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When Life Hands You Crumbs...

I saw this basket of cookies at a place called Mana Sushi Teriyaki Wok in Port Orchard, Washington and it made me smile. The "misfortunate" cookies are broken fortune cookies wrapped in plastic. 

Isn't that a perfect example of what we can do when life hands us crumbs? We can choose to get upset, feel discouraged, or quit. Or, we can turn it around into something clever.

That's a #repurposed and #upcycled life!


99-Cent Cyber Monday Sale on 'The Repurposed and Upcycled Life'

The Kindle version of The Repurposed and Upcycled Life is on sale on Amazon for Cyber Monday (December 1) for 99 cents.

It's a Countdown sale, meaning the price will increase in increments over the next few days until it returns to the regular price of $5.49.

Click here to download at the sale price


How Many States Have You Visited?

Have you ever calculated how much of the United States you have visited? I just returned from a long road trip, and thought it would be fun to do the math. I'm not certain if I traveled through additional states as a child, but these are the states I have visited as an adult.

Someday, I will visit the East Coast!

Create Your Own Visited States Map

 How about you? Where have you traveled?


I'm So Sorry for Your Loss...

Have you ever wondered what to say when someone has just experienced the death of a loved one? I'm not even sure what I would want someone to say to me, but here are some well-worn lines that often come to mind when words elude me:

  • I'm holding you in my thoughts and prayers.
  • We're praying for you at this time of great sadness.
  • I'm so sorry for your loss. 
Worn out phrases, but heartfelt, I promise!

That leads me to wonder; just how do the ones left behind express their experience to others? How can they begin to capture and describe the life-changing event?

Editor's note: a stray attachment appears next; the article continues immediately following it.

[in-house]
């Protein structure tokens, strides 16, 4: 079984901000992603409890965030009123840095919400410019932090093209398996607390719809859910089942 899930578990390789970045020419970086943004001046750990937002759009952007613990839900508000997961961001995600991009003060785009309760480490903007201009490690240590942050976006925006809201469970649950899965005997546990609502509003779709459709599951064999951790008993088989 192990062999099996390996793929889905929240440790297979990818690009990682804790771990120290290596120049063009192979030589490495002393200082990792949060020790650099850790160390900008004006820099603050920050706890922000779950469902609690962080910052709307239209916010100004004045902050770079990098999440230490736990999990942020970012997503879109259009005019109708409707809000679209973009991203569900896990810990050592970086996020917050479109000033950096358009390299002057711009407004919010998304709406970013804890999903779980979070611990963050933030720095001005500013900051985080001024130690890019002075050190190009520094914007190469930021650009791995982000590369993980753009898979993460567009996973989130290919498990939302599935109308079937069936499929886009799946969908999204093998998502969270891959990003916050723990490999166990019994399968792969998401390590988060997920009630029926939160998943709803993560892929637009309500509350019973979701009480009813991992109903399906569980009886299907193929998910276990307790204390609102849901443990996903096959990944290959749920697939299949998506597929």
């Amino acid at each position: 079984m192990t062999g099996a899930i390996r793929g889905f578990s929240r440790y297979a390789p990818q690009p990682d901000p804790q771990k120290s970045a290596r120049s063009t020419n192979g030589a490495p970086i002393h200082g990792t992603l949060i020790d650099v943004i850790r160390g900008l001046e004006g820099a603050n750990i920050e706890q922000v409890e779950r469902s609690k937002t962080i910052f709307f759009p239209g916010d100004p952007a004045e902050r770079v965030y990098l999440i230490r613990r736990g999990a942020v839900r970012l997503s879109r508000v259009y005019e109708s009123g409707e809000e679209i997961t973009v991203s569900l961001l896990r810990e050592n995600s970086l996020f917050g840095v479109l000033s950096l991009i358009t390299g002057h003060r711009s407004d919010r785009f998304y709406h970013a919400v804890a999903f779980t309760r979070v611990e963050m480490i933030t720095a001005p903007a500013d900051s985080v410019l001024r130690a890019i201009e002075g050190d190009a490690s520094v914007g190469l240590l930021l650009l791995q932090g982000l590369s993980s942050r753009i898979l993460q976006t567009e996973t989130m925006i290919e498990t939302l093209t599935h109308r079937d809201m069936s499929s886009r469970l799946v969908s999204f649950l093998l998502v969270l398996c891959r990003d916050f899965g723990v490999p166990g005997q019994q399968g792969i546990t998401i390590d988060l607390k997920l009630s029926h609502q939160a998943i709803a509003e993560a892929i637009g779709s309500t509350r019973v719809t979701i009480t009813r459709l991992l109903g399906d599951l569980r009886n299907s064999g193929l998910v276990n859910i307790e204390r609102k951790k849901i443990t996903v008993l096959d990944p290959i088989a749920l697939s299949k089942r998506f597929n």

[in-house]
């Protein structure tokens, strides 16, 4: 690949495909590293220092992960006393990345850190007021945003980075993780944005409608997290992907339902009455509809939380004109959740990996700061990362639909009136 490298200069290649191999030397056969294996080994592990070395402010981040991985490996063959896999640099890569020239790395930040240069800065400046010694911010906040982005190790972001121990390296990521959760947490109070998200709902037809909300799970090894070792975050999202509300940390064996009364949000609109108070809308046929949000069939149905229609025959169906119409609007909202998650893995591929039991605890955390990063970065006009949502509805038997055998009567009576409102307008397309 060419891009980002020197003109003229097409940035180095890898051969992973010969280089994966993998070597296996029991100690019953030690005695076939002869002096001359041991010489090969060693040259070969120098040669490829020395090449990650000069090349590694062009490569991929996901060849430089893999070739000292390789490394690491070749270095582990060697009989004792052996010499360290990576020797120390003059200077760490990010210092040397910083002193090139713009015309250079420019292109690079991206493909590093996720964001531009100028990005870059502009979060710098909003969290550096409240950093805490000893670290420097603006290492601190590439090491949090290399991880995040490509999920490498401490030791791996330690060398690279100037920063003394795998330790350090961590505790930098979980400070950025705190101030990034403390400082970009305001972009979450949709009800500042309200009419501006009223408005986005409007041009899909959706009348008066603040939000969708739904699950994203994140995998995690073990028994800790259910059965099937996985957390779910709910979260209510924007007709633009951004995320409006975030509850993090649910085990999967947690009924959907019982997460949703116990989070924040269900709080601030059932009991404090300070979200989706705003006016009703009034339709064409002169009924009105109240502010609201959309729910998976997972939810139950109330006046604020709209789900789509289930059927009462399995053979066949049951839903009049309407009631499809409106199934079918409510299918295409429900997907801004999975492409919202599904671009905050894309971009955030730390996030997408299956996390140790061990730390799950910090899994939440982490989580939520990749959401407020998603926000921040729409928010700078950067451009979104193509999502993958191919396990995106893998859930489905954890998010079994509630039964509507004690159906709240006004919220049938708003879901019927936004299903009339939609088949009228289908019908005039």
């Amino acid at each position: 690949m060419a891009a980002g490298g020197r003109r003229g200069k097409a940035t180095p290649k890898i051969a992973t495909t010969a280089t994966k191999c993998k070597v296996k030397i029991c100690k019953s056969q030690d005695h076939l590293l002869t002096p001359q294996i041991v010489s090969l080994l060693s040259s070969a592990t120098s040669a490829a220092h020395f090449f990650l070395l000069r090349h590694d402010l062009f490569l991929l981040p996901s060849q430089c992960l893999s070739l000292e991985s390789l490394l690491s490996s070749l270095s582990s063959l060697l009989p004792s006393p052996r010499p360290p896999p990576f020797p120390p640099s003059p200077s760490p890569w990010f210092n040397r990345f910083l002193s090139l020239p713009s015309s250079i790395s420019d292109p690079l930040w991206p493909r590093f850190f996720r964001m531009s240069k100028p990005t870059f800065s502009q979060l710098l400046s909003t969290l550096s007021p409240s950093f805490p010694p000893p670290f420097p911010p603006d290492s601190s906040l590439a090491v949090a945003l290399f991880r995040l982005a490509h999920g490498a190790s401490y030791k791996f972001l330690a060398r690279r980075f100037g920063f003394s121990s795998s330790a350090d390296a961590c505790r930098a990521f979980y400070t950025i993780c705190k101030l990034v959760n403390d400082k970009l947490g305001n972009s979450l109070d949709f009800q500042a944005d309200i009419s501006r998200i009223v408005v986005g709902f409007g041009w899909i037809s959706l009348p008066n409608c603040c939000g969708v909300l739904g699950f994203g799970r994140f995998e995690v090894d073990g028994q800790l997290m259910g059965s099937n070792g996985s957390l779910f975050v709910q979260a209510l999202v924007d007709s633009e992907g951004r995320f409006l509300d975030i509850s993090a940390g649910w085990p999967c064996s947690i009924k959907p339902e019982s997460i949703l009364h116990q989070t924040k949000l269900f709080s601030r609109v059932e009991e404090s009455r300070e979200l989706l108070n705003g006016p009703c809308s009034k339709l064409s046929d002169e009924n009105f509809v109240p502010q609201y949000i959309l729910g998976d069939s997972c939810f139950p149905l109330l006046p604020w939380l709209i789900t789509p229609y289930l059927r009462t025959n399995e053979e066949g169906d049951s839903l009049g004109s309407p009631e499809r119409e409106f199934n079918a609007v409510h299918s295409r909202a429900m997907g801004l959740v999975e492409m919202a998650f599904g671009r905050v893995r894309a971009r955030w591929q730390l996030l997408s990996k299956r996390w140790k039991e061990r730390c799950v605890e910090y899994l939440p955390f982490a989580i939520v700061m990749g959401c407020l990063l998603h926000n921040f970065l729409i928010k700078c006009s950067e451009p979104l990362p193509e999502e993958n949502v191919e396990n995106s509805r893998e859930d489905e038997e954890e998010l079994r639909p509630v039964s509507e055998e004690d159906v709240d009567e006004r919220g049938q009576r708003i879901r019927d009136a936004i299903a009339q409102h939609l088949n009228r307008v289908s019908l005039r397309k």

• My daughter passed away...
  • My mother went to be with the Lord after a long battler with cancer...
  • I lost my husband last year...
I once heard a well-meaning pastor give his analysis of that last phrase. His response to a widow who used that very expression was, "Oh, did you misplace him? He isn't lost! He has gone on ahead of you, but he isn't lost if he knew Jesus." 

He explained how we ought to avoid expressions that refer to death as a loss, and instead we should look for alternatives to express our sympathy.

An attempt at lightheartedness, I guess. No malice intended whatsoever. But...

I've thought about this often. He meant well, but I have to wholeheartedly disagree. After watching several close friends and family go through the painful process of outliving a loved one, I can't think of a better thing to say. 

I'm an outsider looking in. So, I could be completely off-kilter with my observations. However, death is a loss. Yes, I have hope knowing the truth of what the Bible says about eternal life. I know exactly where Jesus-followers go after they die. Of course, they aren't misplaced. 

But for the ones left behind, it's still a loss.

Death is a loss of communication. It's the end of conversations and tender words.

It's the loss of daily phone calls to mothers and sisters, and friends. Fathers, brothers, and sons. 

It's the loss of dishes done side-by-side and glances across steaming coffee cups and warm apple crisp.

It's the loss of mundane banter about weather and politics, newspaper articles, and reality TV shows.

It's the loss of potential resolution for tangled up relationships and harsh words.

It's the loss of possible restitution and redemption. For wrongs to be righted. For restoration.

For many it's the loss of the other half. The part so entwined with our own selves we can't tell where one begins and the other leaves off. 

It's the loss of future road trips, laughter, and family reunions. 

The absence of knowing smiles. 

The loss of plans. 

It is a loss. 

Let's call it like it is. When someone dies, we suffer a terrible loss. But in the midst of it, we have great hope. And that calm assurance is what makes the loss bearable. 

It's what makes it possible to smile even when everything is shaken. When hearts are broken. When we're torn up inside.

In the midst of the great emptiness of loss, there is also great possibility. For it is when we are the most empty we have room for God's love and hope to fill the void.